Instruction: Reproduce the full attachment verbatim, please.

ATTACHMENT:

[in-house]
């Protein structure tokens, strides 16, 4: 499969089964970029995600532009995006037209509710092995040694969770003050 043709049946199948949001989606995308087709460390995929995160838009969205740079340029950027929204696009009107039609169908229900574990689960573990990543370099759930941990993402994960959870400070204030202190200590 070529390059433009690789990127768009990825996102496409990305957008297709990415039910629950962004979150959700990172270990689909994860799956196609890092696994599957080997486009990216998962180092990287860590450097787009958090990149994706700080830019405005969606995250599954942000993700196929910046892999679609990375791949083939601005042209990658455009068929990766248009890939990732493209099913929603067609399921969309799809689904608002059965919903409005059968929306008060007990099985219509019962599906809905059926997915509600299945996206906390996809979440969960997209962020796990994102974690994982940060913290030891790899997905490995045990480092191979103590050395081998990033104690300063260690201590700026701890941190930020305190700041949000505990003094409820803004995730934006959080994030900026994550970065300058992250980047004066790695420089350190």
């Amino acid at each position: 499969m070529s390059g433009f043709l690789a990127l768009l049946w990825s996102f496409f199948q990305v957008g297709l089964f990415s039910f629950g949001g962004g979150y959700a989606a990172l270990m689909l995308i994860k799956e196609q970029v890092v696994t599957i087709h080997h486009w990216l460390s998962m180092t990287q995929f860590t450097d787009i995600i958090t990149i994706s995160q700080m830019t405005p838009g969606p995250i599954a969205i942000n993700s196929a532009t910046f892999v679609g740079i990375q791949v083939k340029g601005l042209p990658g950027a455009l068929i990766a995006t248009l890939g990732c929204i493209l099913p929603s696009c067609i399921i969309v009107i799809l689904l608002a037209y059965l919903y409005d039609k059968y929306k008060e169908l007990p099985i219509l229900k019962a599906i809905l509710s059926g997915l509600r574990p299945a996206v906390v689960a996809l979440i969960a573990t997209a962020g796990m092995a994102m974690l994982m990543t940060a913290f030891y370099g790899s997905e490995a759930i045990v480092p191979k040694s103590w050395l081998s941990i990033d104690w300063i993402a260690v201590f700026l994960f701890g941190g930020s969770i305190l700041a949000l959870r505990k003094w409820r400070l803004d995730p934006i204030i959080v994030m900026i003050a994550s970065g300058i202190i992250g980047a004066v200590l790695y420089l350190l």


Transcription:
[in-house]
């Protein structure tokens, strides 16, 4: 499969089964970029995600532009995006037209509710092995040694969770003050 043709049946199948949001989606995308087709460390995929995160838009969205740079340029950027929204696009009107039609169908229900574990689960573990990543370099759930941990993402994960959870400070204030202190200590 070529390059433009690789990127768009990825996102496409990305957008297709990415039910629950962004979150959700990172270990689909994860799956196609890092696994599957080997486009990216998962180092990287860590450097787009958090990149994706700080830019405005969606995250599954942000993700196929910046892999679609990375791949083939601005042209990658455009068929990766248009890939990732493209099913929603067609399921969309799809689904608002059965919903409005059968929306008060007990099985219509019962599906809905059926997915509600299945996206906390996809979440969960997209962020796990994102974690994982940060913290030891790899997905490995045990480092191979103590050395081998990033104690300063260690201590700026701890941190930020305190700041949000505990003094409820803004995730934006959080994030900026994550970065300058992250980047004066790695420089350190």
């Amino acid at each position: 499969m070529s390059g433009f043709l690789a990127l768009l049946w990825s996102f496409f199948q990305v957008g297709l089964f990415s039910f629950g949001g962004g979150y959700a989606a990172l270990m689909l995308i994860k799956e196609q970029v890092v696994t599957i087709h080997h486009w990216l460390s998962m180092t990287q995929f860590t450097d787009i995600i958090t990149i994706s995160q700080m830019t405005p838009g969606p995250i599954a969205i942000n993700s196929a532009t910046f892999v679609g740079i990375q791949v083939k340029g601005l042209p990658g950027a455009l068929i990766a995006t248009l890939g990732c929204i493209l099913p929603s696009c067609i399921i969309v009107i799809l689904l608002a037209y059965l919903y409005d039609k059968y929306k008060e169908l007990p099985i219509l229900k019962a599906i809905l509710s059926g997915l509600r574990p299945a996206v906390v689960a996809l979440i969960a573990t997209a962020g796990m092995a994102m974690l994982m990543t940060a913290f030891y370099g790899s997905e490995a759930i045990v480092p191979k040694s103590w050395l081998s941990i990033d104690w300063i993402a260690v201590f700026l994960f701890g941190g930020s969770i305190l700041a949000l959870r505990k003094w409820r400070l803004d995730p934006i204030i959080v994030m900026i003050a994550s970065g300058i202190i992250g980047a004066v200590l790695y420089l350190l």